Date of Award

Spring 2022

Document Type

Open Access Dissertation


Biological Sciences

First Advisor

Daniel I. Speiser


Vision is usually thought to be inextricably linked to cephalization; however, certain species of invertebrates deviate from this canonical association by having noncephalized visual systems that are composed of numerous photoreceptive organs distributed across their body paired with centralized, decentralized, or distributed neural architectures. In contrast to cephalized visual systems, we know comparatively little about the visual processing and visually-mediated behaviors of animals with distributed visual systems which are crucial towards understanding how and why these animals see with so many eyes. In this dissertation, we investigate the visual neuroanatomy and visually-mediated behaviors of two different marine molluscs with distributed visual systems - the West Indian fuzzy chiton Acanthopleura granulata and the Atlantic bay scallop Argopecten irradians.

The chiton A. granulata has a distributed visual system composed of hundreds of small imaging forming eyes embedded within their eight dorsal shell-plates. Using behavioral trials, we found that A. granulata demonstrates a visual acuity of 6° and responds to looming stimuli which are defined by contrasting angles of polarization. Using neural tracing and immunohistochemistry, we found that the optic nerves form a distributed visuotopic map along the lateral neuropil, which is a tissue layer which circumnavigates the body, and that this structure has an additional tissue layer that is absent in other species of chiton.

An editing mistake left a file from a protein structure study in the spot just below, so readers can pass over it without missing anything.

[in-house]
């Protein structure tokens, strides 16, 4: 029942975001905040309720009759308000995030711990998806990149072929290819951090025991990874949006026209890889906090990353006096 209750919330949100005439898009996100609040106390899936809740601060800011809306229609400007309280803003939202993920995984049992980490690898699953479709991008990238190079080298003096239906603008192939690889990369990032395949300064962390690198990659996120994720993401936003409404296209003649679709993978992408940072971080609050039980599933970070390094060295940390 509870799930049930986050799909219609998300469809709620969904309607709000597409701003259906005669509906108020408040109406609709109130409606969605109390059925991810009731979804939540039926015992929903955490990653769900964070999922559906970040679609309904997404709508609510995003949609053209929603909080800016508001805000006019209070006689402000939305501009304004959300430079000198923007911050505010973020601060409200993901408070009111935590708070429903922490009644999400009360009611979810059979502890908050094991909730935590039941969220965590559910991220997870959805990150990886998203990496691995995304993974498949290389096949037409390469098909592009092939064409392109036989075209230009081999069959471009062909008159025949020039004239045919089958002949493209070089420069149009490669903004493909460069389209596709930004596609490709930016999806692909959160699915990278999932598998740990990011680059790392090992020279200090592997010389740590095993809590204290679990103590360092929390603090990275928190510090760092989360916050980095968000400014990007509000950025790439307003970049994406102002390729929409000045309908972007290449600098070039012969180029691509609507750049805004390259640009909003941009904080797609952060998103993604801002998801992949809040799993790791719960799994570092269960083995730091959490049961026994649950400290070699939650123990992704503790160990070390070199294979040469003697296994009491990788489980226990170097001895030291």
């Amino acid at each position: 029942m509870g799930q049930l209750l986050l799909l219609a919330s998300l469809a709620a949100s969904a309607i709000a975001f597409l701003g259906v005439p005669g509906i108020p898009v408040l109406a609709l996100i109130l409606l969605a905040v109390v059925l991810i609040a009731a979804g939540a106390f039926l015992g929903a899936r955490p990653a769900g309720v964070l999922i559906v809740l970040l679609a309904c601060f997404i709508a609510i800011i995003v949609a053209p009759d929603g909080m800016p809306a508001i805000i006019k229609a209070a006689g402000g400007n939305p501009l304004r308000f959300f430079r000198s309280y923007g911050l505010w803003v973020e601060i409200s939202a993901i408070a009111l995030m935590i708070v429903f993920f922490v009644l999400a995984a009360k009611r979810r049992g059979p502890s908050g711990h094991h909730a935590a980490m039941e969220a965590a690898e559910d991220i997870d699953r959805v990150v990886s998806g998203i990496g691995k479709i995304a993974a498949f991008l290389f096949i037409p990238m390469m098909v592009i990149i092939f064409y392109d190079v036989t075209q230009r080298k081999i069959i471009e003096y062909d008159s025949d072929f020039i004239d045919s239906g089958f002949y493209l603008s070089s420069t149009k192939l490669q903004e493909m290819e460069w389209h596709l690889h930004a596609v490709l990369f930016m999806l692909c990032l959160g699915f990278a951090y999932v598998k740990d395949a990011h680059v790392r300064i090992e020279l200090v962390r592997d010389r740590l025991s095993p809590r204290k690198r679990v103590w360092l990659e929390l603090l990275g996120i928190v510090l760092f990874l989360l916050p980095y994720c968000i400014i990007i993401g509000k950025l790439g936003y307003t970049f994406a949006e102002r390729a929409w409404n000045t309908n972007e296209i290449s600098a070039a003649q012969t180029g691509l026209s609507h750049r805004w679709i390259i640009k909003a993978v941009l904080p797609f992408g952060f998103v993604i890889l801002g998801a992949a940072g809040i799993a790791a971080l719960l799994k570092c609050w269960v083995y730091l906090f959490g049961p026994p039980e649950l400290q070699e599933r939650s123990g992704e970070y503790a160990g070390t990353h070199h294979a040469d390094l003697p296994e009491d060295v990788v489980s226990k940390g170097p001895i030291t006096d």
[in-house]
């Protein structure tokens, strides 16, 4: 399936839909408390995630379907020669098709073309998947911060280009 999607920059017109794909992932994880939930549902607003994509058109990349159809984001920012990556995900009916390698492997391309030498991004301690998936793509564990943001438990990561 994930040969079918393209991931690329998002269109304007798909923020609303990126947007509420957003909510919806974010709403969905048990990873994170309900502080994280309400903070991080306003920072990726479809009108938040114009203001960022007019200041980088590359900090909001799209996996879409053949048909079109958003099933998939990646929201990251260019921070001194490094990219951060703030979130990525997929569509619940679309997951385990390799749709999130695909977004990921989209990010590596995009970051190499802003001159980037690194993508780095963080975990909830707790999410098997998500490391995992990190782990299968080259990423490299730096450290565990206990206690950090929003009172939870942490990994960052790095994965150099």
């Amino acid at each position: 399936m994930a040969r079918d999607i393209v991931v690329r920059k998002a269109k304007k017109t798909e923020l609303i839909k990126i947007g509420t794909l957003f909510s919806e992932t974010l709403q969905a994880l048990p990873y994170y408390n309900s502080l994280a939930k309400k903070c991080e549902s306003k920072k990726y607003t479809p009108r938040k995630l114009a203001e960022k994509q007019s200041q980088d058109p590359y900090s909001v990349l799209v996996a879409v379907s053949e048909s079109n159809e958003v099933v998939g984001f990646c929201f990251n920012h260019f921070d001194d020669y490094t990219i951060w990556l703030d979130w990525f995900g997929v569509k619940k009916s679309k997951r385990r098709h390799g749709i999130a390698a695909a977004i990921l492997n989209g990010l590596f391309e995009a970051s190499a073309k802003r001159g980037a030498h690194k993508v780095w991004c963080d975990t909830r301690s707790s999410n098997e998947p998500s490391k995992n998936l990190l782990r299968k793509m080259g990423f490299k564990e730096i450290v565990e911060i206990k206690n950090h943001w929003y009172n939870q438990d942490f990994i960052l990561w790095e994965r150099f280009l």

The bay scallop A. irradians has a distributed visual system composed of dozens of complex, reflecting camera-type eyes arrayed along its mantle tissues. Using neural tracing techniques, we found that the optic nerves innervate the cortical surface of the lateral lobes of the visceral ganglion to form a discrete somatotopic map. By using behavioral trials, we found that A. irradians demonstrate spatial vision (i.e. the ability to locate visual cues) by extending their sensory tentacles towards and tracking visual stimuli as small as 5°.

These two animals with different types of distributed visual systems present two novel approaches towards visual integration and processing. A. granulata appears to construct a decentralized visuotopic map to support decentralized visual-motor circuits, whereas A. irradians appears to construct a centralized spatiotopic map which it uses to guide complex decentralized visually-mediated behaviors.

Available for download on Friday, May 31, 2024

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